Monday, April 09, 2007

On National Classical Music Education, Youth Orchestras, Young Conductors, And The Future Of Classical Music In An Aging United States Of America

"Esa-Pekka Salonen, the onetime wunderkind from Finland who has led the Los Angeles Philharmonic as music director for 15 seasons, has decided to leave the orchestra when his term ends in 2009. His successor? A wunderkind from Venezuela named Gustavo Dudamel, one of the hottest — and youngest — conducting properties around.

Mr. Dudamel, 26, is a product of his country’s extraordinary youth orchestra system, founded three decades ago to help disadvantaged youngsters. It has grown into a network of scores of ensembles, training hundreds of thousands of musicians. He is music director of its capstone, the Simón Bolívar Youth Orchestra, which he joined as a violinist at 11....

When he takes over as music director in Los Angeles in September 2009, Mr. Dudamel will be all of 28, three years younger than Mr. Salonen was when he won the job.

Mr. Salonen, now 48 and also the product of a country that places great weight on musical education, said he wanted to devote more time to composition. Under his leadership the orchestra has won acclaim for its playing and inventive programming....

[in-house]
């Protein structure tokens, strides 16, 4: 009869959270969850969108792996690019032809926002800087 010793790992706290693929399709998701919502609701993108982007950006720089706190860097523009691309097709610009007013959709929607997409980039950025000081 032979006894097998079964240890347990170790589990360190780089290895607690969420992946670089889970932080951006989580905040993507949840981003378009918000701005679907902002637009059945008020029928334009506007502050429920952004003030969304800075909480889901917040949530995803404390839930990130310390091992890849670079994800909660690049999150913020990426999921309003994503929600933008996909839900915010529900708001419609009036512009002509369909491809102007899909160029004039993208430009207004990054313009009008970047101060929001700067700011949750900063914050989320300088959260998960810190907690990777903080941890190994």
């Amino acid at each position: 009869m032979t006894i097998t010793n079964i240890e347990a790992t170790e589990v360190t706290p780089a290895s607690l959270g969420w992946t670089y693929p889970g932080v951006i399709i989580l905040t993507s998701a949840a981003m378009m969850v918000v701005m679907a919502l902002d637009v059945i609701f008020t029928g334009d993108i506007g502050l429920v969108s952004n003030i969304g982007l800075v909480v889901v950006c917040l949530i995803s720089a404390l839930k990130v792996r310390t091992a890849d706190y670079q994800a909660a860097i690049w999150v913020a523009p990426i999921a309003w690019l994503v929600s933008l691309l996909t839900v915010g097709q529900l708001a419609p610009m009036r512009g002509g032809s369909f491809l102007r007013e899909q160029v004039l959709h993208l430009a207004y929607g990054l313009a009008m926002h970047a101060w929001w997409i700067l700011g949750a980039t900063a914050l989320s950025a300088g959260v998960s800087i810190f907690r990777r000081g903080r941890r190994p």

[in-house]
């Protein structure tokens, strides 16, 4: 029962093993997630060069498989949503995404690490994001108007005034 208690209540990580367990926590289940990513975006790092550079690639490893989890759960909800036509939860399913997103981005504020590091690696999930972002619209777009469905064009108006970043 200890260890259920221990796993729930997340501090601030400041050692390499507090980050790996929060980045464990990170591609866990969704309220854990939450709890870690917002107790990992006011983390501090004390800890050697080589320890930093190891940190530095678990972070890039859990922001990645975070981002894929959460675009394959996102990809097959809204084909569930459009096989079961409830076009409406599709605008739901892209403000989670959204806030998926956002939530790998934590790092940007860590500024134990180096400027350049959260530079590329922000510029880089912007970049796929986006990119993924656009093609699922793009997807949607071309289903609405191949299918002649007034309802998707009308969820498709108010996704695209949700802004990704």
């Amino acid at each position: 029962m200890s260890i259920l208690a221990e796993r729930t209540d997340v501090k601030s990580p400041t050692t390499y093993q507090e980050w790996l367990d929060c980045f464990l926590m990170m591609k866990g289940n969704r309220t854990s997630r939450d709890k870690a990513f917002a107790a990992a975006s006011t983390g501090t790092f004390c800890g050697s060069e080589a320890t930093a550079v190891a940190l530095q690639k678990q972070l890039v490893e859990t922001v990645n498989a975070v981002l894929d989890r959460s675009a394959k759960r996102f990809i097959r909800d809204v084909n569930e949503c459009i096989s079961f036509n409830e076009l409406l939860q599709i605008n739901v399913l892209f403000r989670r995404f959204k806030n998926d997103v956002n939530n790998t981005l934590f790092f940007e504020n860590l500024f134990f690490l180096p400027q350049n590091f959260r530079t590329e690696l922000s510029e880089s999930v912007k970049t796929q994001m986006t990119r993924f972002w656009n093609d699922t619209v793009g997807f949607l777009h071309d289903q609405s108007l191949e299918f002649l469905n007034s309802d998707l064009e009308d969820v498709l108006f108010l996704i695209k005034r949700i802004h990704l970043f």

Other major American orchestras are in the throes of a conductor search, including the New York Philharmonic, the Chicago Symphony Orchestra and the Philadelphia Orchestra, [and the National Symphony Orchestra] and the choice of Mr. Dudamel may put pressure on them to come up with daring and youthful choices of their own."

Daniel J. Wakin "Maestro of Los Angeles Philharmonic to Pass the Baton to a Wunderkind" New York Times April 9, 2007

William Kentridge, Zeno Writing, 2003.

Image credit: (c) William Kentridge. 2003. All rights reserved. Via With thanks.


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